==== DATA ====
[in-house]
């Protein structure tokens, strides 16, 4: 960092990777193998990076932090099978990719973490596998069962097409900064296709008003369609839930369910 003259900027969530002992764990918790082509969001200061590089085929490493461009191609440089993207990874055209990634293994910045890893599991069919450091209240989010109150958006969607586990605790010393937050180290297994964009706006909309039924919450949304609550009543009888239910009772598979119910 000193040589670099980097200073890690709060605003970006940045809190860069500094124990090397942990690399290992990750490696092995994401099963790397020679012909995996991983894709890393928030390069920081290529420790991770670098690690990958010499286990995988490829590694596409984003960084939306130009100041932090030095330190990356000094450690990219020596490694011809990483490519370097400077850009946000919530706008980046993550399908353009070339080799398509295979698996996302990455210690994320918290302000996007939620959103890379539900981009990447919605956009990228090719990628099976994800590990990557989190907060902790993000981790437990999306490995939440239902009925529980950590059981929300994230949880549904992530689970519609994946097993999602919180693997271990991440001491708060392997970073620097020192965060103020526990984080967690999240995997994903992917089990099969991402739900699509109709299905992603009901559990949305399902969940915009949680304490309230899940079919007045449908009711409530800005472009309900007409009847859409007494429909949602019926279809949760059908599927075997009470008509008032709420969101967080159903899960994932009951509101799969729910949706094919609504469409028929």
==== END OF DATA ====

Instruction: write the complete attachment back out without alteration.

[in-house]
């Protein structure tokens, strides 16, 4: 960092990777193998990076932090099978990719973490596998069962097409900064296709008003369609839930369910 003259900027969530002992764990918790082509969001200061590089085929490493461009191609440089993207990874055209990634293994910045890893599991069919450091209240989010109150958006969607586990605790010393937050180290297994964009706006909309039924919450949304609550009543009888239910009772598979119910 000193040589670099980097200073890690709060605003970006940045809190860069500094124990090397942990690399290992990750490696092995994401099963790397020679012909995996991983894709890393928030390069920081290529420790991770670098690690990958010499286990995988490829590694596409984003960084939306130009100041932090030095330190990356000094450690990219020596490694011809990483490519370097400077850009946000919530706008980046993550399908353009070339080799398509295979698996996302990455210690994320918290302000996007939620959103890379539900981009990447919605956009990228090719990628099976994800590990990557989190907060902790993000981790437990999306490995939440239902009925529980950590059981929300994230949880549904992530689970519609994946097993999602919180693997271990991440001491708060392997970073620097020192965060103020526990984080967690999240995997994903992917089990099969991402739900699509109709299905992603009901559990949305399902969940915009949680304490309230899940079919007045449908009711409530800005472009309900007409009847859409007494429909949602019926279809949760059908599927075997009470008509008032709420969101967080159903899960994932009951509101799969729910949706094919609504469409028929």